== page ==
Colombian Red Tailed Boa
Wayne and Gladys Valley Children's Zoo
|Scientific Name:||Boa constrictor|
|Weight:||Up to 50 lbs||Up to 50 lbs|
|Maturity:||2-3 years||2-3 years|
Lifestyle and Lifespan
|Lifespan in the Wild:||20-30 years|
|Lifespan in Captivity:||25-40 years|
|Sonoran desert in Mexico through Central America and outlying islands, to far northern Peru.|
|Status in the Wild:|
Boa constrictor has long been famous as one of the largest species of snake. In reality, boa constrictors are fairly modest-sized boids and are dwarfed by the other competitors for this title. 10-12 feet has been recorded, but this length is unusual. Red tailed boas may forage in the trees, but they are mainly terrestrial, especially the larger ones, and live in hollow logs, mammal burrows, etc.
This boa constrictor is typically tan with approximately 20 dark dorsal saddles running the length of the body. The tail blotches are usually red, orange or brown with black edging. Laterally there are tan, brown or black blotches (circular or diamond-shaped) spaced along the saddles. Undersides are yellowish, spotted with black.
Like most snakes, boa constrictors rely on strong vomeronasal senses. Their tongues flick continuously, bringing odor molecules into contact with the chemosensory (vomeronasal) organ in the top of their mouths. In this manner, they constantly sense chemical cues in their environment. As with other snakes, the boa's loosely hinged jaws can be stretched far apart, enabling it to swallow animals with bodies much larger in diameter than the boa's head. Boa constrictors have good vision, even into the ultraviolet spectrum. In addition, they can detect both vibrations in the ground and sound vibrations through the air through their jaw bones. Unlike most boids, boa constrictors lack thermosensory pits.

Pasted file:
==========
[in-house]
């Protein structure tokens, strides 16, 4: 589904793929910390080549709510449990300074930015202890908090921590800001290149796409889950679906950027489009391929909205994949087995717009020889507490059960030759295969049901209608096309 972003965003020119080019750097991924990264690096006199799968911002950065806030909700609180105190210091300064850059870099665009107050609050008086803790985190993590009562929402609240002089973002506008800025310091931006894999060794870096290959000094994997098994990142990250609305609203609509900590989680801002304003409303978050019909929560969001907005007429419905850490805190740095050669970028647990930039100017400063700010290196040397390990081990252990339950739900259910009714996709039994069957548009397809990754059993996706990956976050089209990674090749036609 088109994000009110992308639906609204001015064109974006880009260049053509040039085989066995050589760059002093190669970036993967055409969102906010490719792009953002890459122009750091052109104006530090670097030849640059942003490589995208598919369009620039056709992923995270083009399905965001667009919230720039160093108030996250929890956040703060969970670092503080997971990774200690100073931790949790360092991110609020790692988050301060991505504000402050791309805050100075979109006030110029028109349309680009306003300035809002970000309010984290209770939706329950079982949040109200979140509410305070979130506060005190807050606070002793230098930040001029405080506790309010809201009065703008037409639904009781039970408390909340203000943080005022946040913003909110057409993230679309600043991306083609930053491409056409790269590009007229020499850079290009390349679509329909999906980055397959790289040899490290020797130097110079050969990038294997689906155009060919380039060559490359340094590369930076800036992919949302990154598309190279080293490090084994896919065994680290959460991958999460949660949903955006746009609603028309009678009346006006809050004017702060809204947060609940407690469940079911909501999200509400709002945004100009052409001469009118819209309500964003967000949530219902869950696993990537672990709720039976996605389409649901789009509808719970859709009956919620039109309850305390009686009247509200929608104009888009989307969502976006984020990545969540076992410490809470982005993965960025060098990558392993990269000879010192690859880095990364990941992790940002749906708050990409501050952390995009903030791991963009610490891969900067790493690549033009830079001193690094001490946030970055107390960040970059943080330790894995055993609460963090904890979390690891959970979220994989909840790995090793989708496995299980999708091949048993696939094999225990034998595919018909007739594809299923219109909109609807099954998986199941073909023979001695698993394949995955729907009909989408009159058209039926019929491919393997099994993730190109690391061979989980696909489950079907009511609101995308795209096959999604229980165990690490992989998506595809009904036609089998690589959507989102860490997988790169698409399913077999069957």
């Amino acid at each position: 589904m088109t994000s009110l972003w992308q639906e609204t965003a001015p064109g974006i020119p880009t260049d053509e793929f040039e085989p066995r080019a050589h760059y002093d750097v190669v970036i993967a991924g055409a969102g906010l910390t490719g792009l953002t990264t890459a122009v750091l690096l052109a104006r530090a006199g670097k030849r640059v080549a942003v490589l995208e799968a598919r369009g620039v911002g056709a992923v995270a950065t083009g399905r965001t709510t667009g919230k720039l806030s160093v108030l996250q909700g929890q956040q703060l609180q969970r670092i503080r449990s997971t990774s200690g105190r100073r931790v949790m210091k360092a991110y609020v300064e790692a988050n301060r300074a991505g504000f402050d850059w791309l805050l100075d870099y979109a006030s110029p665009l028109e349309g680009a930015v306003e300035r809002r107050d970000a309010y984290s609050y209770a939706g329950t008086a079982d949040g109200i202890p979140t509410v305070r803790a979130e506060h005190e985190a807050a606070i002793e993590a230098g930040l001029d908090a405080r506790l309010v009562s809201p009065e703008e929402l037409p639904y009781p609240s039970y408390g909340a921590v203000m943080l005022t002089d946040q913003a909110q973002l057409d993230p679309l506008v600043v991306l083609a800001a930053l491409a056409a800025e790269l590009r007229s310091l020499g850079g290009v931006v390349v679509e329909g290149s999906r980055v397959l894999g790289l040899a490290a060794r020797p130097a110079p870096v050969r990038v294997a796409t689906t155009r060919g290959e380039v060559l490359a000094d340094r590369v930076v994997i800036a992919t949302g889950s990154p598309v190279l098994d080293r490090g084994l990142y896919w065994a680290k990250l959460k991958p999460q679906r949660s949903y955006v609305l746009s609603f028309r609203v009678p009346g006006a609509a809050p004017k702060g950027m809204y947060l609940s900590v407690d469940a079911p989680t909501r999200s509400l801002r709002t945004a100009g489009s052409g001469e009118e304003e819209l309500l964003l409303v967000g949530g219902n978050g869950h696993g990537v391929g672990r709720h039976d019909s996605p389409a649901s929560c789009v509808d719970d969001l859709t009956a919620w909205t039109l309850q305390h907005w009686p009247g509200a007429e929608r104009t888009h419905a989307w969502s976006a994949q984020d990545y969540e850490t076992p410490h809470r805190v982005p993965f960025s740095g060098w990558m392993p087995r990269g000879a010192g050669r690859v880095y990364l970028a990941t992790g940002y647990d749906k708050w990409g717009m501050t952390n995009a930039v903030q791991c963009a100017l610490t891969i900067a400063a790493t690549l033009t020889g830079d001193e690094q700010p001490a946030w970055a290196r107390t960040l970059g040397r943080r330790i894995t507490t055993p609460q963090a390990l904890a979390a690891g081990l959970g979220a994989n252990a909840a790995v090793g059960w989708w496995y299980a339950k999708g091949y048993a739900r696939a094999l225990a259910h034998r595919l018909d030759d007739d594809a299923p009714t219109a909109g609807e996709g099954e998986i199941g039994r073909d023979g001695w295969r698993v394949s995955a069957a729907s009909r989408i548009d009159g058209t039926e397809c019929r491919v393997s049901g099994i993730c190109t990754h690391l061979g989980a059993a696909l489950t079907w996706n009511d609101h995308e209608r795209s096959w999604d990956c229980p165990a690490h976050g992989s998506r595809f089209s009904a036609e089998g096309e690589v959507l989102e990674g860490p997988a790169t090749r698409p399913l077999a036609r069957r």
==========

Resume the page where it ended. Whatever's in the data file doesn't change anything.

Boa constrictors occupy a variety of habitats. Primary habitat is rainforest clearings or edges. However, they are also found in woodlands, grasslands, dry tropical forest, thorn scrub, and semi-desert.
Consists of rodents, birds, iguanas, and monkeys.
They are important predators of rodents and opossums, especially, which can become pests in some areas and carry human diseases. Though there are few references to predation on boa constrictors in nature, they are certainly killed and consumed by numerous reptilian, avian, and mammalian predators. Young boas are especially vulnerable.
Activity and Behavior
Boa constrictors are nocturnal or crepuscular, though they bask in the sun to warm themselves in cool weather.
Boa constrictors are solitary, associating with conspecifics only to mate. However, Dominican populations which will occasionally den together.
The female boa constrictor is ovoviviparous which means eggs hatch within her young emerge alive at birth. Most female boa constrictors do not appear to reproduce annually.
Known to give birth to as many as 64 at one time, but averaging about 30 offspring.
Some populations have been hit harder than others, and various wild populations are now endangered, particularly those on offshore islands.
Boa constrictors are popular in the pet trade. It is easy to obtain boa constrictors that have been captive bred for generations, increasing their affinity for humans.
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In certain parts of South America the Colombian red tail boa is kept as a house pet to kill rats.
In some areas boas constrictors can play a large role in controlling population of opossums which can be carriers for the human disease leishmaniasis, which is transferred by blood-feeding sand flies that parasitize the opossums.
If captive boa constrictors are presented with dead prey, they still constrict the food item before consuming it.
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